New Hampshire Digital Library: Imaging Guidelines
While it is not possible to capture every physical nuance of materials or to anticipate all possible future uses, we recommend scanning or digitally photographing (imaging) at sufficient resolution to support the primary functions of the original material, i.e., all text should be easily readable and images should be clear and detailed. This will reduce the need to re-digitize materials for the foreseeable future.
|Format of original||Recommended Resolution|
|Printed text/simple line art||300-600 ppi|
|Manuscripts, illustrations, typewritten, or low-contrast printing||400-600 ppi|
|Halftones/screen printed images||400-600 ppi|
|Continuous tone images (printed photographs, fine line art)||600+ ppi|
|Cartographic materials (oversized)||300-600 ppi|
|Transmissive materials (transparencies or negatives)||4000-6000 pixels on the longest edge|
Recommended Resolution is the range of imaging resolutions that yields good results for most cultural heritage materials. Representative samples of the collection should be tested at various resolutions in this range to determine minimum requirements for accurately rendering the smallest meaningful detail in the original. For original documents with very fine details, a higher minimum resolution than stated above may be required.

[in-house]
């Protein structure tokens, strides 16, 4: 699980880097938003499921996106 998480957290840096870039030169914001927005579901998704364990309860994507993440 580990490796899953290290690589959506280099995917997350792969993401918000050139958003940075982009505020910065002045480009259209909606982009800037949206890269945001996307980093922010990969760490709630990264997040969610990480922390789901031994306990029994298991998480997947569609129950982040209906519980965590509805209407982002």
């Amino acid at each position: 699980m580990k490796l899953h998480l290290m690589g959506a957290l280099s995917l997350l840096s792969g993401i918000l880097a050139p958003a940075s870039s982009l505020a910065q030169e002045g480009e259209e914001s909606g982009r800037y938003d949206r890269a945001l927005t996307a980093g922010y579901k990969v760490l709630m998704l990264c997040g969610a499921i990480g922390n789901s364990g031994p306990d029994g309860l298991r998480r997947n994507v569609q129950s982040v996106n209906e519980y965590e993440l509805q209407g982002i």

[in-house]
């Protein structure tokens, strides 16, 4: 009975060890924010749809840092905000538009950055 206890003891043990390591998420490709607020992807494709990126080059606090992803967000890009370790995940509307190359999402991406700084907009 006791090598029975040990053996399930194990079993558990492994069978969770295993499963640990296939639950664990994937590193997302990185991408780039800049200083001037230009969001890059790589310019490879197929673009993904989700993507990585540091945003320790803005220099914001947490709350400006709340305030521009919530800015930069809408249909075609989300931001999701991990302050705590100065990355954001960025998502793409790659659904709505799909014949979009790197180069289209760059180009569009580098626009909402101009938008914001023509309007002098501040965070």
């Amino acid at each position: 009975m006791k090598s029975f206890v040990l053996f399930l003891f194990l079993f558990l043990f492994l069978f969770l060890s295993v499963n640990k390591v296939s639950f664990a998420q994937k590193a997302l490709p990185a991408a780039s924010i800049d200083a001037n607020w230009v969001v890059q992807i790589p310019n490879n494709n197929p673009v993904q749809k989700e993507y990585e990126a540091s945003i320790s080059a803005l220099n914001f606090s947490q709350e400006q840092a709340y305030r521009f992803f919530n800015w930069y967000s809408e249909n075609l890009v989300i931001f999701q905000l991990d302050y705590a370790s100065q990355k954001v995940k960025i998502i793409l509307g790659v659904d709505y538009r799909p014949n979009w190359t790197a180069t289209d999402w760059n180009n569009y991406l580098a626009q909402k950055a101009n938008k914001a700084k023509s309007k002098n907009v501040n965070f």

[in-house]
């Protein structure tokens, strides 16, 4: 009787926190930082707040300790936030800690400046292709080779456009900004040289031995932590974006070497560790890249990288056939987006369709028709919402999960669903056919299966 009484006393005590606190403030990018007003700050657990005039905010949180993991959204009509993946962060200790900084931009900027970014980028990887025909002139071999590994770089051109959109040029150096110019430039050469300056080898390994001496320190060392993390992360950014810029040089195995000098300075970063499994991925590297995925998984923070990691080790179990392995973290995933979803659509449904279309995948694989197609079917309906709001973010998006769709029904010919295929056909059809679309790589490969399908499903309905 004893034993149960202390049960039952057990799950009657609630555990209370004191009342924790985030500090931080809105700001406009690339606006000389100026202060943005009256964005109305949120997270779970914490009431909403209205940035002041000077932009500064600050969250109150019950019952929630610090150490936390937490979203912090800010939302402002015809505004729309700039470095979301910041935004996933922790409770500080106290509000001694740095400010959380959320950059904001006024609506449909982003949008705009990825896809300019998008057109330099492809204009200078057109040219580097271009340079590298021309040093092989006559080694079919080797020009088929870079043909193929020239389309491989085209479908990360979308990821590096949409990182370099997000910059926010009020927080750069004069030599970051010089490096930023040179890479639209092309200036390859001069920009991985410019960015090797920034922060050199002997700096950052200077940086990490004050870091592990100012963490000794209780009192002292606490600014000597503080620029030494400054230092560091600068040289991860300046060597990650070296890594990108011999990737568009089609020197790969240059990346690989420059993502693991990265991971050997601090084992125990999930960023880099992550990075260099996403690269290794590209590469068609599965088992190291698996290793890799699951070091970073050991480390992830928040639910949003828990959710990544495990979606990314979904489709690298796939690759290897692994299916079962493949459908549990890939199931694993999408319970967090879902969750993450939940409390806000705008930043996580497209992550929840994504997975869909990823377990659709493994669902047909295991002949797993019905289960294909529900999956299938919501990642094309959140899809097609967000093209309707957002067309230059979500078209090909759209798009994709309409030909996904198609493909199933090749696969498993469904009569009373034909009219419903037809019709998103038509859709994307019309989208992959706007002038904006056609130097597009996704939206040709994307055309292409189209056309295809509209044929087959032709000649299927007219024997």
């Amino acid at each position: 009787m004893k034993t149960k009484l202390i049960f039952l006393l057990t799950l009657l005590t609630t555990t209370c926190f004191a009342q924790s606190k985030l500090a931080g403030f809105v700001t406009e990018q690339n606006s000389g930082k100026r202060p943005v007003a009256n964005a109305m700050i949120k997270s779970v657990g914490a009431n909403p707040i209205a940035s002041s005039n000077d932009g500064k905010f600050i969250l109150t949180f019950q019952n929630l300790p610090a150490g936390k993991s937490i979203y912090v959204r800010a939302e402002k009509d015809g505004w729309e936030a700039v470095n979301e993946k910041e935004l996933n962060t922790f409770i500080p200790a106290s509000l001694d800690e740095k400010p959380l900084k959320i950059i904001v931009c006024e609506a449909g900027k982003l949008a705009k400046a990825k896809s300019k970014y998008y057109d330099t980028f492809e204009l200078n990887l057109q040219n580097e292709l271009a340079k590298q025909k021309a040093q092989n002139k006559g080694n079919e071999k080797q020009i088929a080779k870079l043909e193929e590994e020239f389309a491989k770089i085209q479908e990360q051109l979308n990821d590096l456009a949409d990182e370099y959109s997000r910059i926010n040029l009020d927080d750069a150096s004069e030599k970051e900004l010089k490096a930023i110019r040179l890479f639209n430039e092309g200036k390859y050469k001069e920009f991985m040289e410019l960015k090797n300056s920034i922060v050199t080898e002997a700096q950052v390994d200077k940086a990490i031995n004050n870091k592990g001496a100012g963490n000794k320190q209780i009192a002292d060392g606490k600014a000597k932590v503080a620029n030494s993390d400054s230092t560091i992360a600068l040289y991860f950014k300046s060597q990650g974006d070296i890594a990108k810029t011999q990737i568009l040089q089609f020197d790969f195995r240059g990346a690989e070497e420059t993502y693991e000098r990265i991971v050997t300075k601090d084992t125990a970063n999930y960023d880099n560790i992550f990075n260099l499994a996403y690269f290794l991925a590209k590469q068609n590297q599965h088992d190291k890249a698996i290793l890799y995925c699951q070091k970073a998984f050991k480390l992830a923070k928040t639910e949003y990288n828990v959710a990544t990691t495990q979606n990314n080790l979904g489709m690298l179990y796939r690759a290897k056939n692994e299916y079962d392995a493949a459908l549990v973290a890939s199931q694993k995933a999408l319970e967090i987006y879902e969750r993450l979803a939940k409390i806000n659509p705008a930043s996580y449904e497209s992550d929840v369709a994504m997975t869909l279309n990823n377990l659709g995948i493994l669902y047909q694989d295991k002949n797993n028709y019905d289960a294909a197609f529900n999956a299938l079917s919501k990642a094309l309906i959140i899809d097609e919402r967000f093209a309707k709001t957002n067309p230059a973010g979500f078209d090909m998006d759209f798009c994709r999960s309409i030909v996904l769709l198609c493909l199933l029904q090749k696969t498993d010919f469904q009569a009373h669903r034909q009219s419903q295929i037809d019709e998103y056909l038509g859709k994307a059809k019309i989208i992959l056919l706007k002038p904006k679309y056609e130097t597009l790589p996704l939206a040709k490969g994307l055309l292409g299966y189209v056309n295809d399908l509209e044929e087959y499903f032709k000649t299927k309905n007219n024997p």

TIFF file format should be used for saving archival master files. Archival masters should not be compressed, color-corrected, or extensively cropped. JPEG-formatted images are recommended for access /display files and may be color corrected or cropped if necessary.
When imaging halftone or other screen-printed images, image at a high enough resolution to eliminate visible moiré patterns.
While grayscale imaging can reduce file sizes, color imaging is generally recommended, and is required when meaningful color is present in the original – meaningful means necessary for understanding and interpreting material, or contributing to aesthetic intent. Bitonal scanning is not recommended.
It is acceptable to image a surrogate, e.g. print of a photographic negative, if the original is unavailable, may be damaged by the imaging process, or can’t be imaged with available equipment. Materials that cannot safely withstand currently available imaging processes should not be selected for digitization.
Slides, 33mm films, and other small formal films should be scanned with a dedicated slide/film scanner or sent out to a vendor. Flatbed scanners do not work well for small format films.